Guided mode Photomerge edits

Guided mode Photomerge edits

The Guided mode provides you with guided edits – a wizard-like interface to accomplish certain predefined effects. Each guided edit has an associated image. As you move the mouse horizontally over the image, the portion to the left of the slider displays the image before the effect is applied. The portion to the right of the slider displays the image after the effect is applied.

Use Photomerge Group Shot to create the perfect group photo from multiple photos.

For best results, pick multiple images from the same photo session.

Do one of the following to select the group photos you want to use as source images for the Photomerge Group Shot :

  • In Elements Organizer, select the photos.
  • In Photoshop Elements, open the photos.

In the Guided room, choose Photomerge > Photomerge Group Shot .

Select the best group photo, and drag it from the Photo Bin to the Final window.

Click other photos in the Pho to Bin (color coded to help you keep track). Use the Pencil tool to mark areas that you want to merge into the final photo. To fine tune the final image, use the Pencil tool to add additional content, or the Eraser tool to remove content.

Click this option to show the Pencil strokes you marked in the source image.

Click this option to reveal the selected regions in the final image.

Expand or collapse this arrow for Advanced Options .

To correct the alignment of multiple photos, click the Alignment Tool , place three markers in the source image and three markers in the final image, then click Align Photos .

Note: Photomerge Group Shot uses auto alignment. Use the Alignment Tool only if the automatic alignment didn’t produce the expected result.

Click this option to blend pixels.

After you get the desired result, click Next to choose how you would like to proceed:

  • Save – Save / Save As: Preserve the newly created image in any of the available formats.
  • Continue editing – In Quick / In Expert: Choose where you would like to continue working on the image – in Quick mode or Expert mode.
  • Share – Flickr / Twitter: Choose to place your image online through one of the social or sharing services available in Photoshop Elements.

How to Photoshop a Face Onto Another Body in Photoshop

1. Prep Work

First, you need to choose the two images that you’re going to use. For this, you do need to take some things into consideration.

Size and resolution should be similar. If this isn’t the case, then the face you want to swap onto the body needs to be the one that’s bigger.

This is because there’s no loss in shrinking it down. However, if you stretch it out to make it bigger, you’ll end up with blurry and pixelated features in an otherwise sharp head.

Something else to consider, especially if you’re using this technique for the first time, is that the subjects should be facing the same way (i.e. have their faces on more or less the same angle).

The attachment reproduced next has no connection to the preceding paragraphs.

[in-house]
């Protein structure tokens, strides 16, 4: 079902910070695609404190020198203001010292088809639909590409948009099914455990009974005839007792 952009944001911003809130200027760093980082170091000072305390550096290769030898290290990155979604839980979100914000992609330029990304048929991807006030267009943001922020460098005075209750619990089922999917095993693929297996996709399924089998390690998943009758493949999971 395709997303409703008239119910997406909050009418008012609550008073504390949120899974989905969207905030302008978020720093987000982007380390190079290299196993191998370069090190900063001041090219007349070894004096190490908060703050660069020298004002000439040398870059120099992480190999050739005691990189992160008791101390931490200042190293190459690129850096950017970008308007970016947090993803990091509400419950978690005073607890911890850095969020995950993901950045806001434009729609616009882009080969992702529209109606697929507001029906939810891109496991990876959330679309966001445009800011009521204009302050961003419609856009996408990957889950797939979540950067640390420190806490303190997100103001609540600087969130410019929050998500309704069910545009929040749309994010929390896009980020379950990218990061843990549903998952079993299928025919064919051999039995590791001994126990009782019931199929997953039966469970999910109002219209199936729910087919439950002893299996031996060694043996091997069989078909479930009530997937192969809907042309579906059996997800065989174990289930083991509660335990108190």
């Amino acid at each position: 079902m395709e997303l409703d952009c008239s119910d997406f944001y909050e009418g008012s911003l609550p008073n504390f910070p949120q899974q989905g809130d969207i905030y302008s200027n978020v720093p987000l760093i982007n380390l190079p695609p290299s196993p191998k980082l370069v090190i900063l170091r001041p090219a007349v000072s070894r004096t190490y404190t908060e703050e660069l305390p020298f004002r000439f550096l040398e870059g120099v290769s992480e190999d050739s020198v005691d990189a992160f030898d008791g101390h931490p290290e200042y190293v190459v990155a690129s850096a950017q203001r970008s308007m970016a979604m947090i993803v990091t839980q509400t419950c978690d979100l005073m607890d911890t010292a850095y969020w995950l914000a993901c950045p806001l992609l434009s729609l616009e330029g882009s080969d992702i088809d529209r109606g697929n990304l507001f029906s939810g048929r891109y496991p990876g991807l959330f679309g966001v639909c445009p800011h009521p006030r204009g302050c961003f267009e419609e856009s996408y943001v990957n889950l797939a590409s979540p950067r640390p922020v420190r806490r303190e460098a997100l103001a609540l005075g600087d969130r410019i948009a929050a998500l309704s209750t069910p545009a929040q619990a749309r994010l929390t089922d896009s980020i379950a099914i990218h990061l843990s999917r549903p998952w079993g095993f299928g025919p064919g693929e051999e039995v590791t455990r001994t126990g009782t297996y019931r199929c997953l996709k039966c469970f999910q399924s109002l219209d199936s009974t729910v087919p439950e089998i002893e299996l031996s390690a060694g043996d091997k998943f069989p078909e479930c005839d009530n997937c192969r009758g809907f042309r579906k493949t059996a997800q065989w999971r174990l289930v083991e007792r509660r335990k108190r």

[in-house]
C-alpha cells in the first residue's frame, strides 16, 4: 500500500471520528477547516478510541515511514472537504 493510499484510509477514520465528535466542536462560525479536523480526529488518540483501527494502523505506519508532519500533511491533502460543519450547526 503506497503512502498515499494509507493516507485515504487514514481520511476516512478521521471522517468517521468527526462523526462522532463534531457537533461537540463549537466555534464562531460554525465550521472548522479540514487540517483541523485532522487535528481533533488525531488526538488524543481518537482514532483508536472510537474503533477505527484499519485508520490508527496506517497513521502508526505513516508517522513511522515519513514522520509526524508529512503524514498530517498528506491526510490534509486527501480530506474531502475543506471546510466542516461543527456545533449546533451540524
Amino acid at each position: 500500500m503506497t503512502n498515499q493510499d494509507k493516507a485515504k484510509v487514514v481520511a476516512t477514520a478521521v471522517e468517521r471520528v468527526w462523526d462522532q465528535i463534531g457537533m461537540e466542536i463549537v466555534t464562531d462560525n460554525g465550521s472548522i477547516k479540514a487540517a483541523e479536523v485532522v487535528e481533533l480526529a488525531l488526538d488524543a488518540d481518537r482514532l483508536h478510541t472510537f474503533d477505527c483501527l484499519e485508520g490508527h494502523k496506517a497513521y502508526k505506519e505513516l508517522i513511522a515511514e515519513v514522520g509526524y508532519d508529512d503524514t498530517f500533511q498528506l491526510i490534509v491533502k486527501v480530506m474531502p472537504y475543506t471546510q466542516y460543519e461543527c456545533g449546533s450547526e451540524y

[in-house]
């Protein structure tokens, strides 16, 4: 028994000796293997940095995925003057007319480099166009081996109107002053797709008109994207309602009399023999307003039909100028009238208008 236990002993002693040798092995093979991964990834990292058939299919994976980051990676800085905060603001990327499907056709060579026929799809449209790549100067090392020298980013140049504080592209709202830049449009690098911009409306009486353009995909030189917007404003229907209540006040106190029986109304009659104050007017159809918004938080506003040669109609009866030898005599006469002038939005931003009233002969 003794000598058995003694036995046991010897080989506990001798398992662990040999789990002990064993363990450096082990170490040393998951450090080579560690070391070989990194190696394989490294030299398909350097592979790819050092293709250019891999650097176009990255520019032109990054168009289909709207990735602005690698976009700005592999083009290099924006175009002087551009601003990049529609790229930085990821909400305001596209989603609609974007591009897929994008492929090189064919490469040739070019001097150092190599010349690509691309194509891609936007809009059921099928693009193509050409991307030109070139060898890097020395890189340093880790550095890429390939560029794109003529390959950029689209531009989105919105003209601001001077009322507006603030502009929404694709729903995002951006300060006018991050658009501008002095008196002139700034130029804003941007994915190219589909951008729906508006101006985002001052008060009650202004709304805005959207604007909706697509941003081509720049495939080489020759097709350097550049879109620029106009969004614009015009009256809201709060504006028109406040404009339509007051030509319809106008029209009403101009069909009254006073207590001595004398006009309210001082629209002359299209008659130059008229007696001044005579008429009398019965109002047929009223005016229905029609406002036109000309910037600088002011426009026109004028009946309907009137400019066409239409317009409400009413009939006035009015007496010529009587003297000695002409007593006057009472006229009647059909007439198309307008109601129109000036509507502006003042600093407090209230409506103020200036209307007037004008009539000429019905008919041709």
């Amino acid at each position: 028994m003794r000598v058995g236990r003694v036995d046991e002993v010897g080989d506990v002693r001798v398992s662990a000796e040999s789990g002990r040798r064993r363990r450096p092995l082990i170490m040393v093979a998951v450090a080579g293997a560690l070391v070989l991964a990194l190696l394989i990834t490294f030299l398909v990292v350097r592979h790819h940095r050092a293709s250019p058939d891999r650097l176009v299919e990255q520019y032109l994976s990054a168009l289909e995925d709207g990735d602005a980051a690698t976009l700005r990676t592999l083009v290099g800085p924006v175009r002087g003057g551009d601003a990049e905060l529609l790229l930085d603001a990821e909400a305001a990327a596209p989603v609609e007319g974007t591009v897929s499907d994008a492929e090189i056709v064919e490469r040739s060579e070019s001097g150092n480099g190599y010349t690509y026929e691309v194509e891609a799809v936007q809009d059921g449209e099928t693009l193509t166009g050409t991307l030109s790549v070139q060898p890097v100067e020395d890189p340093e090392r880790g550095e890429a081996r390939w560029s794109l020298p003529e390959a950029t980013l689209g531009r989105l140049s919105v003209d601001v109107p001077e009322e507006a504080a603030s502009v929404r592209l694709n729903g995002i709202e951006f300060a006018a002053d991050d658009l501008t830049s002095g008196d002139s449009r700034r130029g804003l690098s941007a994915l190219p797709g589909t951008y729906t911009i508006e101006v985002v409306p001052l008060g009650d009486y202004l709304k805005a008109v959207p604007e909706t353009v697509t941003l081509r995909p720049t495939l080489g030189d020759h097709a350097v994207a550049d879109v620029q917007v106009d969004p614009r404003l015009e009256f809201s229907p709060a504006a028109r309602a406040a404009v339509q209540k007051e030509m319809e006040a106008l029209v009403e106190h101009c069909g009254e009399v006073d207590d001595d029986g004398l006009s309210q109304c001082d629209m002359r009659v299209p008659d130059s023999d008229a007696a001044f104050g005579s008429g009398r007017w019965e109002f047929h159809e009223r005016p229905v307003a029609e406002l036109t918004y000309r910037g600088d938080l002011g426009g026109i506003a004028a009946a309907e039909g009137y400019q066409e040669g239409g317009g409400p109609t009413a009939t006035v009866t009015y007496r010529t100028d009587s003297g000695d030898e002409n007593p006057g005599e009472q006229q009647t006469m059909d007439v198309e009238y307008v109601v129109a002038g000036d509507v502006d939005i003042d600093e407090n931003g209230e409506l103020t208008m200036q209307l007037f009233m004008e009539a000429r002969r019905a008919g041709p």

The light needs to be similar too, so that the blend is more realistic. And lastly, start with faces where there aren’t many details to match. So avoid using portraits where the hair is flowing across the face or anything like that.

2. Open Your Images

Credit: Andrey Zvyagintsev (left photo) and Anastasia Vityukova (right photo)

You need to open both images in Photoshop. You can do this keeping them as tabs, which is the default view, or you can place them in separate windows if you prefer to see them side-by-side. The latter view is helpful as you can make sure the faces match for this kind of work.

To use this view you can go to the menu Window, Arrange, 2-up Vertical (or 2-up Horizontal, depending on what you need).

3. Select and Copy the Face

Go to the tab or window where you have the image of the face you want to swap onto a different head.

Here, you can select the face using the Lasso tool because you don’t need to be very precise.

Click and drag around the main features of the face to include everything from the eyebrows to the chin if you want to swap the entire face.

Of course, you can select only specific parts like the eyes or the nose if that’s what you’re after. For this tutorial, I’ll show you how to swap the faces in Photoshop entirely.

Once the face is selected you can copy it by going to the menu Edit, Copy, or using the keyboard shortcut Cmd + C.

If you’re working in separate windows you can just click and drag to the other window without the copy command.

4. Paste

Go to the tab or window where you have the recipient’s head. You can now close the other one as you won’t be needing it anymore.

Paste the face in this document using the shortcut Cmd + V or going to the menu Edit, Paste.

Now you have the original image in a locked background layer and a second layer on top with the new face.

5. Transform

Now you need to match, as closely as possible, the new face to the features of the original image.

Start by lowering the opacity of the face layer in the Layers panel. This way you’ll be able to see the original underneath as a guide for your adjustments.